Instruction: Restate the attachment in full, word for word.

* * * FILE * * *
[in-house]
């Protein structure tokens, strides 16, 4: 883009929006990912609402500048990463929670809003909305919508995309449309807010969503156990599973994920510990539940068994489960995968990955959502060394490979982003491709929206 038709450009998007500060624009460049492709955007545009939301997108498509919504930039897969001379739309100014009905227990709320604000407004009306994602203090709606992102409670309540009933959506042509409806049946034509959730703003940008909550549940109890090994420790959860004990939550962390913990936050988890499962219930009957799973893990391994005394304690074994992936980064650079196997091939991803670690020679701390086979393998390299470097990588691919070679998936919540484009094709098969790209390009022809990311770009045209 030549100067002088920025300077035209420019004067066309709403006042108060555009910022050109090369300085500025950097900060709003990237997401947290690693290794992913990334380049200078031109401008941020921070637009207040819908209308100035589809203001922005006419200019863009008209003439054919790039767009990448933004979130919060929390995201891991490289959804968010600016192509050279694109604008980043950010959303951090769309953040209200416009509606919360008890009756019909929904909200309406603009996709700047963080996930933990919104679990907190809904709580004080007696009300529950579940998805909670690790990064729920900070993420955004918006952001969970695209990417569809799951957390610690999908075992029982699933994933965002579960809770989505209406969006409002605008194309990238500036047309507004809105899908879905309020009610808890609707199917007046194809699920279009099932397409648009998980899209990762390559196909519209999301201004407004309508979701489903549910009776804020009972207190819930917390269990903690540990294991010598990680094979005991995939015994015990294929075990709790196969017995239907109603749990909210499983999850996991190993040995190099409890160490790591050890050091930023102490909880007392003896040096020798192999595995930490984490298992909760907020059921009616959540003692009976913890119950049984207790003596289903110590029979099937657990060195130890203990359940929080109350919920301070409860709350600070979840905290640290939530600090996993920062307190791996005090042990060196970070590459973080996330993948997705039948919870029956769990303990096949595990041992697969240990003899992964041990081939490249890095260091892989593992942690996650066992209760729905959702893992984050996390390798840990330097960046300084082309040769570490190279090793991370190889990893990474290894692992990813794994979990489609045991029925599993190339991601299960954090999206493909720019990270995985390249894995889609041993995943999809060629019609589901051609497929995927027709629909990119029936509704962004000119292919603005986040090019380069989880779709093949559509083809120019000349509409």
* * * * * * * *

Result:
[in-house]
């Protein structure tokens, strides 16, 4: 883009929006990912609402500048990463929670809003909305919508995309449309807010969503156990599973994920510990539940068994489960995968990955959502060394490979982003491709929206 038709450009998007500060624009460049492709955007545009939301997108498509919504930039897969001379739309100014009905227990709320604000407004009306994602203090709606992102409670309540009933959506042509409806049946034509959730703003940008909550549940109890090994420790959860004990939550962390913990936050988890499962219930009957799973893990391994005394304690074994992936980064650079196997091939991803670690020679701390086979393998390299470097990588691919070679998936919540484009094709098969790209390009022809990311770009045209 030549100067002088920025300077035209420019004067066309709403006042108060555009910022050109090369300085500025950097900060709003990237997401947290690693290794992913990334380049200078031109401008941020921070637009207040819908209308100035589809203001922005006419200019863009008209003439054919790039767009990448933004979130919060929390995201891991490289959804968010600016192509050279694109604008980043950010959303951090769309953040209200416009509606919360008890009756019909929904909200309406603009996709700047963080996930933990919104679990907190809904709580004080007696009300529950579940998805909670690790990064729920900070993420955004918006952001969970695209990417569809799951957390610690999908075992029982699933994933965002579960809770989505209406969006409002605008194309990238500036047309507004809105899908879905309020009610808890609707199917007046194809699920279009099932397409648009998980899209990762390559196909519209999301201004407004309508979701489903549910009776804020009972207190819930917390269990903690540990294991010598990680094979005991995939015994015990294929075990709790196969017995239907109603749990909210499983999850996991190993040995190099409890160490790591050890050091930023102490909880007392003896040096020798192999595995930490984490298992909760907020059921009616959540003692009976913890119950049984207790003596289903110590029979099937657990060195130890203990359940929080109350919920301070409860709350600070979840905290640290939530600090996993920062307190791996005090042990060196970070590459973080996330993948997705039948919870029956769990303990096949595990041992697969240990003899992964041990081939490249890095260091892989593992942690996650066992209760729905959702893992984050996390390798840990330097960046300084082309040769570490190279090793991370190889990893990474290894692992990813794994979990489609045991029925599993190339991601299960954090999206493909720019990270995985390249894995889609041993995943999809060629019609589901051609497929995927027709629909990119029936509704962004000119292919603005986040090019380069989880779709093949559509083809120019000349509409």